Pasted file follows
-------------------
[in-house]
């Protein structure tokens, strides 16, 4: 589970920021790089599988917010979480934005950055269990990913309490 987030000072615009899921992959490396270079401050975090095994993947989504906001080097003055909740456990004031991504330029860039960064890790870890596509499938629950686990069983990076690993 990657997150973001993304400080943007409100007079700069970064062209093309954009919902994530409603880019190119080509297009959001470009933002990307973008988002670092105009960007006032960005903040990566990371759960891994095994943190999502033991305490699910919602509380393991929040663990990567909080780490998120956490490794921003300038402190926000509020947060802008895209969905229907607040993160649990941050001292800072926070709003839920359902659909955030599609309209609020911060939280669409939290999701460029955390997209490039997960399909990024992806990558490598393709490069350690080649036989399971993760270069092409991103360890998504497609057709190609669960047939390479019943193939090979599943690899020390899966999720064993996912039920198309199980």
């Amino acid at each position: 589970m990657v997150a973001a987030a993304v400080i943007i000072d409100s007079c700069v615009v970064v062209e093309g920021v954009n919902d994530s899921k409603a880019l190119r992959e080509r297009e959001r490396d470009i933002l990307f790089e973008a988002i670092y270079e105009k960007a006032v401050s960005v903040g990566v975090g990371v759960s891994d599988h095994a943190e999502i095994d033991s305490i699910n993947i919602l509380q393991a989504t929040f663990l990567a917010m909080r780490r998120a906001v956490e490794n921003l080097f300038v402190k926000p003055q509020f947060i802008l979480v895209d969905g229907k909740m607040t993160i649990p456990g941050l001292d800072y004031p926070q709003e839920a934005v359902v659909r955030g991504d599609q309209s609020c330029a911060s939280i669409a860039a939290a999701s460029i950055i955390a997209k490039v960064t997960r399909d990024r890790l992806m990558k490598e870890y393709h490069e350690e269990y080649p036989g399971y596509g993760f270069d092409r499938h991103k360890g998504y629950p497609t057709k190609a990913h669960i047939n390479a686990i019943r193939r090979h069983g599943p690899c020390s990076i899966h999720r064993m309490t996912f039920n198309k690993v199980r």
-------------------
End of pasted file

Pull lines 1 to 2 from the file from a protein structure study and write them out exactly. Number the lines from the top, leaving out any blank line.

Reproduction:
[in-house]
């Protein structure tokens, strides 16, 4: 589970920021790089599988917010979480934005950055269990990913309490 987030000072615009899921992959490396270079401050975090095994993947989504906001080097003055909740456990004031991504330029860039960064890790870890596509499938629950686990069983990076690993 990657997150973001993304400080943007409100007079700069970064062209093309954009919902994530409603880019190119080509297009959001470009933002990307973008988002670092105009960007006032960005903040990566990371759960891994095994943190999502033991305490699910919602509380393991929040663990990567909080780490998120956490490794921003300038402190926000509020947060802008895209969905229907607040993160649990941050001292800072926070709003839920359902659909955030599609309209609020911060939280669409939290999701460029955390997209490039997960399909990024992806990558490598393709490069350690080649036989399971993760270069092409991103360890998504497609057709190609669960047939390479019943193939090979599943690899020390899966999720064993996912039920198309199980």